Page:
I don’t have any reference point of what producers are doing so when I’m trying to successfully recreate that, I fail. What I do end up with though is something new and figuring this out my moment of realizing how other styles like jazz developed. Not many early jazz musicians were trained in classical piano, they were hearing it and when they were hearing it they rearranged it in a way of method sampling to create a new kind of language. This actually exists in a lot of different fields and I’ve seen the pattern everywhere. For instance, the obvious thing would be something like a guy from Missouri or Mississippi who is famous for barbeque going to France to learn a bunch of French techniques and coming back to use them while opening up a restaurant.
Is it French cuisine or is it a new kind of barbecue? What is it? We don’t know yet but he ended up making something new which is very interesting to me now. At this point, it is very useful because we don’t have to actually say to people what makes us different, we just have to come together while acknowledging what our differences are and make something new. By doing this, you’re forced to method sample and in the end the result can be claimed as yours. The old adage in America is “e pluribus unum”, which is “out of many, one”, and I think it’s very necessary for method sampling in this case. It really falls into that and also this way it’s not some sort of singular cultural thing, if you do it right the world will follow because we need new things.
That’s a great point and analogy to make. For the kids attending and participating in these workshops, what is the primary thing each of you want for them to get out of it from an educational standpoint?
JK: We’re in a loop right now, nothing is new anymore and it’s an age of decadence. The way to get out of it is to either have a disagreement about it and prove the other person wrong or innovate out of it and create something. In general, history has never really progressed into a new ideal by being warlike or pious. It never works that way and I think that it’s better to make something new, bring people together, make some money and make the world a better place.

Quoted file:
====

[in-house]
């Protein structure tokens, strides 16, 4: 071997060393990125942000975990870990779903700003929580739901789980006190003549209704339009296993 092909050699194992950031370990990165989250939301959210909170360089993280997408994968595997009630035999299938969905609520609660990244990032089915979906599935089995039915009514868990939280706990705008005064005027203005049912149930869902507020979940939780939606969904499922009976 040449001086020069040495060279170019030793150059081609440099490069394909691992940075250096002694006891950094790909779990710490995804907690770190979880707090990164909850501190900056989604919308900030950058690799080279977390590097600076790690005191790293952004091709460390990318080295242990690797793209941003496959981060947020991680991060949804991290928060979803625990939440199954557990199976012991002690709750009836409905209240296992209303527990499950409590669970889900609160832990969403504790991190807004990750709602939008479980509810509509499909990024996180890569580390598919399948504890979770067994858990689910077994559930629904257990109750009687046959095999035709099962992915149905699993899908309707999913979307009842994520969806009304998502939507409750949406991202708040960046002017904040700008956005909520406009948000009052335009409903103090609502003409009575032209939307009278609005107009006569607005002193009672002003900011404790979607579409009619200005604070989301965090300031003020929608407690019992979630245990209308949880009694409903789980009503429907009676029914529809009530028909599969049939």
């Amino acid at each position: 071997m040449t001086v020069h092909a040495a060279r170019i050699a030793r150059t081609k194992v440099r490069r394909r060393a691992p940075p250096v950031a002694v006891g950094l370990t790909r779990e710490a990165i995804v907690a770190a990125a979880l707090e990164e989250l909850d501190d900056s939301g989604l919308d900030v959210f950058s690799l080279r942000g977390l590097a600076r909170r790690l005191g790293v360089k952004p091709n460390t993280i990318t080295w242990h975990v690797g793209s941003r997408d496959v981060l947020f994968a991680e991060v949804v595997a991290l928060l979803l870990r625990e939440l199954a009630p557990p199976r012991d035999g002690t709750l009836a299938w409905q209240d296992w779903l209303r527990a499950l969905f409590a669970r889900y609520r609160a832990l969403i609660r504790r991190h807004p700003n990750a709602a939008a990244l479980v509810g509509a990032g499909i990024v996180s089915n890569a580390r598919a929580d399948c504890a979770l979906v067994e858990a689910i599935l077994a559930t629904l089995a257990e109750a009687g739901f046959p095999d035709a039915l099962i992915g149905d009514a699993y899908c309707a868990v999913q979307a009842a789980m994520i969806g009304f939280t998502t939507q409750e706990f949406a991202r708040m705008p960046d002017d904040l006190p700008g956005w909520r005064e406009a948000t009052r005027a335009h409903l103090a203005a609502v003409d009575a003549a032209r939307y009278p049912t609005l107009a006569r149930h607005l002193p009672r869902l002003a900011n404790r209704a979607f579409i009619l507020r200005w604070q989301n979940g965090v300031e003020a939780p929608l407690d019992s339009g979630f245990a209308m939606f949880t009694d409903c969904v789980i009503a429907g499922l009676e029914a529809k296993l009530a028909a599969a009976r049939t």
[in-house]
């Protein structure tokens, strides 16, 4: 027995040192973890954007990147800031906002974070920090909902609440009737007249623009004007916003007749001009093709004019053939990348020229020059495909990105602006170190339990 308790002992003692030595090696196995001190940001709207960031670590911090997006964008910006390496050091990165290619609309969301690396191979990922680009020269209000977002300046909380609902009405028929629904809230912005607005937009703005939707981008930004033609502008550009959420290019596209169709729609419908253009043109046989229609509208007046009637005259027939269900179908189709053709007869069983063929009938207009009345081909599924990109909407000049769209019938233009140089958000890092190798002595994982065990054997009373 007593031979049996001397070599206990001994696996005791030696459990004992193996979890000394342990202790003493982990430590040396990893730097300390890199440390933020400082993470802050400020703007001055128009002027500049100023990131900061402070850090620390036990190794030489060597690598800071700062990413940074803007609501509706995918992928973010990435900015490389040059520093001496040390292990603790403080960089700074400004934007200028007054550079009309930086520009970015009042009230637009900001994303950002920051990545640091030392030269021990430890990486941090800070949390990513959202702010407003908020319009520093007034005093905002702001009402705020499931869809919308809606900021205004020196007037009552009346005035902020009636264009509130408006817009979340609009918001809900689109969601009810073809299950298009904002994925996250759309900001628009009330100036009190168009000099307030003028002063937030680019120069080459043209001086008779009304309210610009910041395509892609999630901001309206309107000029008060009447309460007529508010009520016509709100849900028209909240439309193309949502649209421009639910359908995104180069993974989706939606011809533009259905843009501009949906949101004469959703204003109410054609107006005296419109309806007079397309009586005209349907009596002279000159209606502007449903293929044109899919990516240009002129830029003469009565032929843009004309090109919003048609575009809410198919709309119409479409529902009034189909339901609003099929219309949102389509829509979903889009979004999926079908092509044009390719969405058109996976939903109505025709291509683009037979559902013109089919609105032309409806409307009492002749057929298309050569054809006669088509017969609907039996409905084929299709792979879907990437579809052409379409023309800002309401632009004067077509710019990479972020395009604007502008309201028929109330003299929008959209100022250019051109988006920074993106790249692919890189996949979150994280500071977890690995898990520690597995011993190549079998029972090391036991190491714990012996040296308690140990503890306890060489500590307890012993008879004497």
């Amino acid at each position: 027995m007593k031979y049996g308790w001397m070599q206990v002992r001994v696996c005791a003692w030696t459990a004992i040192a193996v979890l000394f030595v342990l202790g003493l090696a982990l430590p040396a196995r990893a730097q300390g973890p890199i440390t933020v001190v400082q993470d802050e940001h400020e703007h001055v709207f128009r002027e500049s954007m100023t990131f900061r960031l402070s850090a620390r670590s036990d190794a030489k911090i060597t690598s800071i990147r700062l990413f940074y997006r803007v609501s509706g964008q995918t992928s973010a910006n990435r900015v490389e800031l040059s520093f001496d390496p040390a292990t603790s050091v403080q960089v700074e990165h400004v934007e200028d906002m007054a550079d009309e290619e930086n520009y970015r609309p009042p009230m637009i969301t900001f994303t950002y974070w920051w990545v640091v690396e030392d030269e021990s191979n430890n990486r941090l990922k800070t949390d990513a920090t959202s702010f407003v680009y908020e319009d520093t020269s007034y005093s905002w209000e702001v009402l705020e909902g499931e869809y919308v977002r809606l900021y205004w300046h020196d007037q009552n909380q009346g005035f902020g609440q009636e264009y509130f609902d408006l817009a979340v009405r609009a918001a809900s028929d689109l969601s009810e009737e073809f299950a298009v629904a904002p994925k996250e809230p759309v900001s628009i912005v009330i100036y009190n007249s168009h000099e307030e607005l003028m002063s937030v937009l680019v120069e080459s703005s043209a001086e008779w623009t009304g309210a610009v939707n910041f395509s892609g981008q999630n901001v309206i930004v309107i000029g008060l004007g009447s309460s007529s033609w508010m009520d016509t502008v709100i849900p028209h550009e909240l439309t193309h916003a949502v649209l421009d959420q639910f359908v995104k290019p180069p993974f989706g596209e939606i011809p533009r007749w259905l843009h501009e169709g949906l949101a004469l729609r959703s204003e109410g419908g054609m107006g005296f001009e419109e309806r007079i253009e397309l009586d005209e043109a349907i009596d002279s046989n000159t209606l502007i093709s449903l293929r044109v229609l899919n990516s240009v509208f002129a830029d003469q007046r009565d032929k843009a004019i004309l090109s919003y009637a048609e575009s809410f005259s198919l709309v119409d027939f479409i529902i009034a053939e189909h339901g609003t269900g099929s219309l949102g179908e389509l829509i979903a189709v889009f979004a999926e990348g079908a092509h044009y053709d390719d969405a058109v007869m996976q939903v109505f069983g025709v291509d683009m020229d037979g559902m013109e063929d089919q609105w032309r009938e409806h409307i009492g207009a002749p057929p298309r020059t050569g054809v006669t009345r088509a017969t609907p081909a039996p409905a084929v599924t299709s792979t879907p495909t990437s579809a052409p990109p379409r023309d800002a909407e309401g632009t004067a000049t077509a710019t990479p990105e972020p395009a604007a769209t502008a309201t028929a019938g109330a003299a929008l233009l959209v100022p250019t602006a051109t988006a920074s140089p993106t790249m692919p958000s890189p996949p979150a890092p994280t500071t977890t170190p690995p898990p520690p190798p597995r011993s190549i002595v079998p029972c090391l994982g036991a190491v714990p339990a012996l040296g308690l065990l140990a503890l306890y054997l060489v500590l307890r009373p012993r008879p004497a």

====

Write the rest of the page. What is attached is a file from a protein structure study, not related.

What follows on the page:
I totally agree with that.
JK: That’s my hope through exposing this principle of method sampling. There’s this whole sense of if you look a certain way you must be on a scale of bad from here to there and we’re totally rejecting that. One thing that has to be understood in method sampling is that identity is not destiny, it’s actually destined to be transformed. I think we should open up to it, ask tough questions and move forward.
MCS: One of the things that I want to specifically convey through educating people about the history of hip-hop is how this all came about from people using whatever they had around them and which resources they had. It was interesting when I learned that breakdancers derived a lot of their moves from kung fu movies. During that time in the ‘70s and early ‘80s, the only theaters that would show kung fu movies were in urban neighborhoods. You would pay $2 and you would go into the theater to see a blaxploitation flick followed by a kung fu movie. From there you would have these breakdancers deriving moves from those mediums.
What we call “the snake” now in the United States was first seen in a kung fu movie, somebody just tried to emulate it and then it became “the snake”. I think that’s a big part of the history, the method sampling or just the sampling came from the resources people had and there were techniques developed out of it. That’s what I want people to understand with hip-hop as an art form because people always want to address the cultural aesthetics of it but not the art of it. What I want people to take away from this is that hip-hop isn’t what the music industry has made it to be because the music industry is about selling something that’s sensationalized just like any big action flick that has violence, misogyny and whatever thrown against the wall so they can charge you for it. That doesn’t define hip-hop music or hip-hop as a whole, the art contained within is what defines it.
CS: I think for the Boston Music Project, the art of music creation is fundamental to our work. Students take part in active listening before literacy and composition and sonic exploration before correctness. While the pursuit of musical excellence and understanding it is an important aspect of our work, a student’s ability to take musical risks and to experience vulnerability through the creative process while developing confidence in their ability from these experiences is equally important. We believe that students should be empowered to write their own music and be inspired by their own experiences and emotions. I hope that the takeaway for the larger field of any music educators and practitioners that are taking part in this is that they see a clear example of student-driven practice and artistic disruption while taking something away that they’ll be able to implement in their work in the coming months and years.